The National Institutes of Health says it is launching early stage trials of a vaccine to prevent the Ebola virus, which has infected or killed thousands of people across West Africa. The World Health Organization says Ebola could infect more than 20,000 people across the region by the time the outbreak is over. The epidemic has health experts and governments scrambling to prevent more people from becoming infected. Zlatica Hoke has more.
Video

Video Asian Bacteria Threatens Florida Orange Trees

Florida's citrus fruit industry is facing a serious threat from a bacteria carried by the Asian insect called psyllid. The widespread infestation again highlights the danger of transferring non-native species to American soil. VOA’s George Putic reports.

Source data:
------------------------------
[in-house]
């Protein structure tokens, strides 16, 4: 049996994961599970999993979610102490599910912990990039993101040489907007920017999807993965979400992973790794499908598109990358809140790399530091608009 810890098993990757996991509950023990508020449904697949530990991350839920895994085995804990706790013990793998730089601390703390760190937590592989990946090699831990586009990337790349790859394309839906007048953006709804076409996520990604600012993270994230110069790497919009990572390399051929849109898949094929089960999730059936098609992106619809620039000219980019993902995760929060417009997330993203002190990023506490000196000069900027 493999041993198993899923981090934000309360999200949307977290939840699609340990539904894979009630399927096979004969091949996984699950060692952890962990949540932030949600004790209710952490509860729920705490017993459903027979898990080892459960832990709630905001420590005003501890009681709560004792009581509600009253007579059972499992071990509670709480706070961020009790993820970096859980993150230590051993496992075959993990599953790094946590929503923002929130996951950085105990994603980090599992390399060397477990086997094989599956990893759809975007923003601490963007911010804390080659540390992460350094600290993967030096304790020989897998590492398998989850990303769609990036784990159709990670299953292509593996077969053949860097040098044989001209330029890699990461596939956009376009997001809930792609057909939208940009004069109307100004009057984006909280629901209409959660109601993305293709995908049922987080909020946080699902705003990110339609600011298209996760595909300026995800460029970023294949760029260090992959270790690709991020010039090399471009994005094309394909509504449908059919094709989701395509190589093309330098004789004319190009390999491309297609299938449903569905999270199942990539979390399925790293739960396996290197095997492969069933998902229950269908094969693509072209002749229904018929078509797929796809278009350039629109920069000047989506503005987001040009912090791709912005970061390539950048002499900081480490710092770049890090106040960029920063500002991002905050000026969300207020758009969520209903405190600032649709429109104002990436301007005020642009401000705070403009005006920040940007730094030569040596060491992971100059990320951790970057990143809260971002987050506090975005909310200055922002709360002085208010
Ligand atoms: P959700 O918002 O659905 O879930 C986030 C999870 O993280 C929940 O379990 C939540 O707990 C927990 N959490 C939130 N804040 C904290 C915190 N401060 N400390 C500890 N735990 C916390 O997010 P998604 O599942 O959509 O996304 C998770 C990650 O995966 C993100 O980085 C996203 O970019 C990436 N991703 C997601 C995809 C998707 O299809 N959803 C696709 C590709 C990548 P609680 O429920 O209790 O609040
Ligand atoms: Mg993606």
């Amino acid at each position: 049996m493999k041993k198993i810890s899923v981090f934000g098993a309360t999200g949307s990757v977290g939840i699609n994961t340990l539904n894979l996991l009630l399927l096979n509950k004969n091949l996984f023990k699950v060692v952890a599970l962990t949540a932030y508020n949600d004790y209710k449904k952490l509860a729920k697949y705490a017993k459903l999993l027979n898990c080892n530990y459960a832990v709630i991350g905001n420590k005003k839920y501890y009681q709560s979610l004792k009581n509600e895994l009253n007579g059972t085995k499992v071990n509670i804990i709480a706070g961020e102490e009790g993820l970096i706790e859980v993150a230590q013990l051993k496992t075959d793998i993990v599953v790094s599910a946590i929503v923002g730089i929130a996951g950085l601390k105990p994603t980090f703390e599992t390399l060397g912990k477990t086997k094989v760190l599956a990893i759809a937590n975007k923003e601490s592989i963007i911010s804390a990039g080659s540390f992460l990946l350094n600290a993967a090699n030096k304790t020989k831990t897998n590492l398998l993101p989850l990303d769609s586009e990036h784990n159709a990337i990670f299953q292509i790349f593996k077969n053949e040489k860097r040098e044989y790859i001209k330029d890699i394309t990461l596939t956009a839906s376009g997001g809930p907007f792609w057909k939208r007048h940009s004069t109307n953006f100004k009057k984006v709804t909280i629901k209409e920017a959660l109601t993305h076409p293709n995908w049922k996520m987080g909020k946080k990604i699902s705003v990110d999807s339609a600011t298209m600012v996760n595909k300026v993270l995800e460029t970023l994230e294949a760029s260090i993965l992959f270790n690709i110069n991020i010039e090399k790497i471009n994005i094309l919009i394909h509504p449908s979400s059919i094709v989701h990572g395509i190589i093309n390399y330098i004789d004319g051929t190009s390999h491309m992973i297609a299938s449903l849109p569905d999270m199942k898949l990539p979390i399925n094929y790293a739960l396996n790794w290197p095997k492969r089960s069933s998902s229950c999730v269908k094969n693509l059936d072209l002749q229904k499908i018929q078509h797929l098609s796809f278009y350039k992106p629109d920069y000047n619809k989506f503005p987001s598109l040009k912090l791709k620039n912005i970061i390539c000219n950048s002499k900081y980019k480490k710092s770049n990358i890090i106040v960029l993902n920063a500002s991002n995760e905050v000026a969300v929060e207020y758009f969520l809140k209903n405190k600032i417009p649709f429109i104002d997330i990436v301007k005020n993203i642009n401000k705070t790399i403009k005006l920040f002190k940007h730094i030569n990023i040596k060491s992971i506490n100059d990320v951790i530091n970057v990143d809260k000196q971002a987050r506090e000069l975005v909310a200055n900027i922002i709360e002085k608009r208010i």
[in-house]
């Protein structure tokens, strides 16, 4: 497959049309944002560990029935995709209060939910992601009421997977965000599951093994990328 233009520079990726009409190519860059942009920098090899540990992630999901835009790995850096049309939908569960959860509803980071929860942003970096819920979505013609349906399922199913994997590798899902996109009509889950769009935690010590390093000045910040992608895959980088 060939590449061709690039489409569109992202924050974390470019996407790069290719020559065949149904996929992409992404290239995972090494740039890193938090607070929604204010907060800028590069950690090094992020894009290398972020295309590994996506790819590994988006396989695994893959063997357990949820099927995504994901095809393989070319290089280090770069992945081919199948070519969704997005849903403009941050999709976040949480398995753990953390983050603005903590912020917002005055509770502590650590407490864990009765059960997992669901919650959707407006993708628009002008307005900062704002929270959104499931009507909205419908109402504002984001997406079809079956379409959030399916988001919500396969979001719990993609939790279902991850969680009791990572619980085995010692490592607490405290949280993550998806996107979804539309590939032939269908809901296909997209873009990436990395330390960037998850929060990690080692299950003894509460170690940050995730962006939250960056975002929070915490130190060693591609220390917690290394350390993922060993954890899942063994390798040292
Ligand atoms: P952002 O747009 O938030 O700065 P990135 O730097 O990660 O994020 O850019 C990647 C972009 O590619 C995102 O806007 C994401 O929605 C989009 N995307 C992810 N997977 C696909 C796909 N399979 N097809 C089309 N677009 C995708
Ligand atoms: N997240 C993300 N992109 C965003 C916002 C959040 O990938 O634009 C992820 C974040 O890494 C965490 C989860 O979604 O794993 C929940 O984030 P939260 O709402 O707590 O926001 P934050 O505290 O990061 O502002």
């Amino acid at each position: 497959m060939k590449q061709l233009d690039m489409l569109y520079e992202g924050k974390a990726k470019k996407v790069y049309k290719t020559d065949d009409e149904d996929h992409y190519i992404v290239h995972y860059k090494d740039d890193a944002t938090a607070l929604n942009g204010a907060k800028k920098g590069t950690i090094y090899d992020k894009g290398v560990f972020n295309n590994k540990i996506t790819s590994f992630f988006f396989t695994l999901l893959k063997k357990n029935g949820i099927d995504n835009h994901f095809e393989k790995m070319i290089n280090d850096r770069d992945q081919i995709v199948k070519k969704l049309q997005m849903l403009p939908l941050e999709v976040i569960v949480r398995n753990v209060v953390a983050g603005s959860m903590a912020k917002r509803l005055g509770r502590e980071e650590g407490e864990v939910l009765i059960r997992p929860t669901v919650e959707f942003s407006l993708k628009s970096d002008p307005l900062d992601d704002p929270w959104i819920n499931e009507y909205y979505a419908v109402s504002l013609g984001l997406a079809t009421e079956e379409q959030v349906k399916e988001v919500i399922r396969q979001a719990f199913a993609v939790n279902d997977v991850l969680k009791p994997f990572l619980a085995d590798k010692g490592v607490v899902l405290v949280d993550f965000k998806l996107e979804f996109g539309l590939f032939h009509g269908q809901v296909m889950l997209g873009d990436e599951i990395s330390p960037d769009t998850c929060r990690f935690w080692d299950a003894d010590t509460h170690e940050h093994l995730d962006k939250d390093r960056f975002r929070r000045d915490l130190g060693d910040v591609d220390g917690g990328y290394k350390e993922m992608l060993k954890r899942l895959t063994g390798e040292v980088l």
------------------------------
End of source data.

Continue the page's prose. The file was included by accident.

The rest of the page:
Video

Video Aging Will Reduce Economic Growth Worldwide in Coming Decades

The world is getting older, fast. And as more people retire each year, fewer working-age people will be there to replace them. Bond rating agency Moody’s says that will lead to a decline in household savings; reducing global investments - which in turn, will lead to slower economic growth around the world. But experts say it’s not too late to mitigate the economic impact of the world’s aging populations. Mil Arcega has more.
Video

Video Is West Doing Enough to Tackle Islamic State?